## Lesson 7: Applying Construction to Vehicles

##### 11:59 PM, Thursday April 22nd 2021

Hello!

I posted a couple of fails because it had the study I did for the final on those pages (and also to force me to not continuously give up and retry the same image).

I have a long way to go with really understanding the planes and simplifying to primitive forms. I also need to be more conscious of not sacrificing line confidence and quality.

Anyway, thank you so much for your time and critique.

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##### 7:56 PM, Tuesday April 27th 2021

To start, I wanted to apologize for the delay in my critique. I was going to critique this yesterday (it's been on the top of my queue for a while now), but unfortunately a neighbouring apartment had a pipe burst, and it partially got into ours, forcing us out for the night. I did what I could from the hotel, but after I got peoples' revisions out of the way, I had to punt the full critiques to the next day.

Anyway, onto the critique! Your preliminary exercises are mostly coming along well, though I did notice that for your cylinders in boxes, especially those in the bottom left and bottom right, you definitely need more convergence between the lines on one end and the other. Currently they're converging a little more in pairs, rather than 4 lines together as a set. Also, the one in the bottom left is kind of confusing - I'm not really sure which end is pointing towards the viewer. It may have just been a bit of a hiccup though.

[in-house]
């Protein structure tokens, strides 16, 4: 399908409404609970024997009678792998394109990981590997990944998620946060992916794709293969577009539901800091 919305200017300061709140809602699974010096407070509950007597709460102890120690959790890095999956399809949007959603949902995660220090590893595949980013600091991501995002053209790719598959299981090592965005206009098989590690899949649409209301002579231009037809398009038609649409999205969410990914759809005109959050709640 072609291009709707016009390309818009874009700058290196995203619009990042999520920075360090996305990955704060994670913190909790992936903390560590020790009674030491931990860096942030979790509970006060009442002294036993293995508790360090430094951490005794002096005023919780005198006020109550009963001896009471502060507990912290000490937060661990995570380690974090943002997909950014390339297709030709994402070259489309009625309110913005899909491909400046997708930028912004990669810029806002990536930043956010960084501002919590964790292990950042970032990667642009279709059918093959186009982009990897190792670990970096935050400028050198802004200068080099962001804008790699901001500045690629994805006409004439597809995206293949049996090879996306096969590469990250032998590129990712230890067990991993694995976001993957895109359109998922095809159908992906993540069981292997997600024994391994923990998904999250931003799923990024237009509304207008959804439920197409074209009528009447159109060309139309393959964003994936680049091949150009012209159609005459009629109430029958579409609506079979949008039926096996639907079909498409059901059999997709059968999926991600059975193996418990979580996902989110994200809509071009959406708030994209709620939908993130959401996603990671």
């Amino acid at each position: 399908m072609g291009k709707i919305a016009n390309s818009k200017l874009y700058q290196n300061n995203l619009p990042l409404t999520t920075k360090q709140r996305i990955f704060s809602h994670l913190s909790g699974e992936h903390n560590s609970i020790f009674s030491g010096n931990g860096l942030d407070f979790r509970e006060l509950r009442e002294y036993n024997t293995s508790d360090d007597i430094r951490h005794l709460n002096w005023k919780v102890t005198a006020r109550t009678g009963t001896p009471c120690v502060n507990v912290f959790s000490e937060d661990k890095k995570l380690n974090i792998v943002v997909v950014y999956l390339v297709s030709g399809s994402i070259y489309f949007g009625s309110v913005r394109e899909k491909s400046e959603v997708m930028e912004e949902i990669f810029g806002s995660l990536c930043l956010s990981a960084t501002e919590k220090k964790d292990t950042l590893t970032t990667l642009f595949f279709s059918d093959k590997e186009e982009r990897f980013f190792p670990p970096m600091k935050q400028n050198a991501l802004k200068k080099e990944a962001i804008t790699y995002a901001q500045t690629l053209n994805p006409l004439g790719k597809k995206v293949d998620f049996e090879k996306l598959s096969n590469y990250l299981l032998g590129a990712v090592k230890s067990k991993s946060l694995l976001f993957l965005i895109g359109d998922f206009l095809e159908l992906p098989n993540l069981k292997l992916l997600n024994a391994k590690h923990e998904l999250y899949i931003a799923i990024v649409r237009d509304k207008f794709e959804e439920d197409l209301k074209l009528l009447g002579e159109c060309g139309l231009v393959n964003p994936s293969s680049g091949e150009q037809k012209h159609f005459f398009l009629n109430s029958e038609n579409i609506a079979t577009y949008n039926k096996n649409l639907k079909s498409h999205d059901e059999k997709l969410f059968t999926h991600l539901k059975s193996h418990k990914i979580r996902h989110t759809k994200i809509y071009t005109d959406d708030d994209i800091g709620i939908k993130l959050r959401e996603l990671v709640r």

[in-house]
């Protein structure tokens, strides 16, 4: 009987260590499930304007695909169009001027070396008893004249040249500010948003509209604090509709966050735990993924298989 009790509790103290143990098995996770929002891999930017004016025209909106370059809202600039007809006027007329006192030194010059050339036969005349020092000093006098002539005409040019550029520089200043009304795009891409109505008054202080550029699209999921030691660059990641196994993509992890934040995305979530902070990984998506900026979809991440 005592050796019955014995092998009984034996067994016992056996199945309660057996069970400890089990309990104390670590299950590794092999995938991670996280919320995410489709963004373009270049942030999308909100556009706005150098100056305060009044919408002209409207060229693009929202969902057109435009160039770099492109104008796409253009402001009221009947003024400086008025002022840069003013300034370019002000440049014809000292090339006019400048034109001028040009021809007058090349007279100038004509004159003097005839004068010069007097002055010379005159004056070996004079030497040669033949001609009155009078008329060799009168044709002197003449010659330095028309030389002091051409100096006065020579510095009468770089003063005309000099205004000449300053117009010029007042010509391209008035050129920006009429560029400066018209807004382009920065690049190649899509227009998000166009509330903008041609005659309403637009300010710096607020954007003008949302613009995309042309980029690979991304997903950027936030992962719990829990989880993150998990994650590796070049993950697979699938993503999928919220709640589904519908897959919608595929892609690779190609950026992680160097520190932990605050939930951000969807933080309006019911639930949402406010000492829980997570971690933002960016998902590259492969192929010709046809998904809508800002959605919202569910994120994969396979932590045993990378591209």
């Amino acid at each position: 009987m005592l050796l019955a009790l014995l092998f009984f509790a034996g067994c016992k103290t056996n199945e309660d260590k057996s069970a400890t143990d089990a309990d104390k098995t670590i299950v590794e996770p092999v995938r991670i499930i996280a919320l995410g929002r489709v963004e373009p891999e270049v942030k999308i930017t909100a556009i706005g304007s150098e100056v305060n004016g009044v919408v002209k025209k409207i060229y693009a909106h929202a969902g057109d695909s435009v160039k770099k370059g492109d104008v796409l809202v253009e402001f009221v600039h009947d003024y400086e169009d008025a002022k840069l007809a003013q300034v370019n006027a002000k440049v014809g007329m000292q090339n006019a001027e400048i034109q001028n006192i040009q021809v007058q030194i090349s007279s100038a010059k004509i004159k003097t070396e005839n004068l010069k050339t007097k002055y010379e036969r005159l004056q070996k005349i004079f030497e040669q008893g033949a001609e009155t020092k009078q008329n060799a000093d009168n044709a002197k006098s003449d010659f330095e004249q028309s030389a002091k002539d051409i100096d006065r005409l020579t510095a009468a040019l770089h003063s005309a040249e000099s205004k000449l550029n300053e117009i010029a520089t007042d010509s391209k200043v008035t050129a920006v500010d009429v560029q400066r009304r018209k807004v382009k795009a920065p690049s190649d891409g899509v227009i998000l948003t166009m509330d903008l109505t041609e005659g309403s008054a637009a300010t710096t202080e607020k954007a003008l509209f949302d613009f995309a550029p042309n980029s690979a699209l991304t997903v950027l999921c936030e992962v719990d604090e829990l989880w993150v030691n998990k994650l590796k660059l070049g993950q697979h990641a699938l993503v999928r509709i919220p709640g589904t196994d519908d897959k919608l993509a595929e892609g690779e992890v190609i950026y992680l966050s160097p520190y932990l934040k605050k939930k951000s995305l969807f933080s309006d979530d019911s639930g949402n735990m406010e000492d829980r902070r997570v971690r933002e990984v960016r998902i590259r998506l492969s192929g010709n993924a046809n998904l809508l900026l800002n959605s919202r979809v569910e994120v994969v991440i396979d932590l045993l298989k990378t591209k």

The form intersections themselves are good, but remember that you shouldn't be tracing back over the whole silhouette of a given form to reinforce that line. Line weight is always going to be focused on clarifying specific overlaps between forms in specific localized areas. Trying to go back over the whole silhouette, especially when that silhouette is rounded, tends to make us trace over it and focus too much on how that line moves across the flat page, rather than how it represents an edge moving through 3D space.

Moving onto your vehicle constructions, as a whole I am very pleased with your results, but there are a couple points I'd like to share with you.

• Firstly, with Mr Bean's Mini, I was really happy with the depth of subdivision you were willing to explore - you really broke down that scaffolding quite a bit, and it doesn't look like anything was the result of any kind of approximation or guesswork. Your forms as a result, for the most part, felt solid and sturdy - I especially like that curve where the door meets the window - it creates this really nice, solid rounded piece of 3D information that feels tangible. The big mistake I do feel you made on this drawing, however, was the fact that it looks like you got a little uncertain when it came to drawing the chassis (both in the windshield area and towards the rear), and it looks like you may have tried to correct a mistake in order to make it more accurate to your reference image. Remember - in construction, once you've put a mark down, it can't be ignored. It's best just to leave mistakes as they are, and to build upon them, focusing more on creating a 3D object using the information from the reference, rather than going too far in trying to capture the reference perfectly.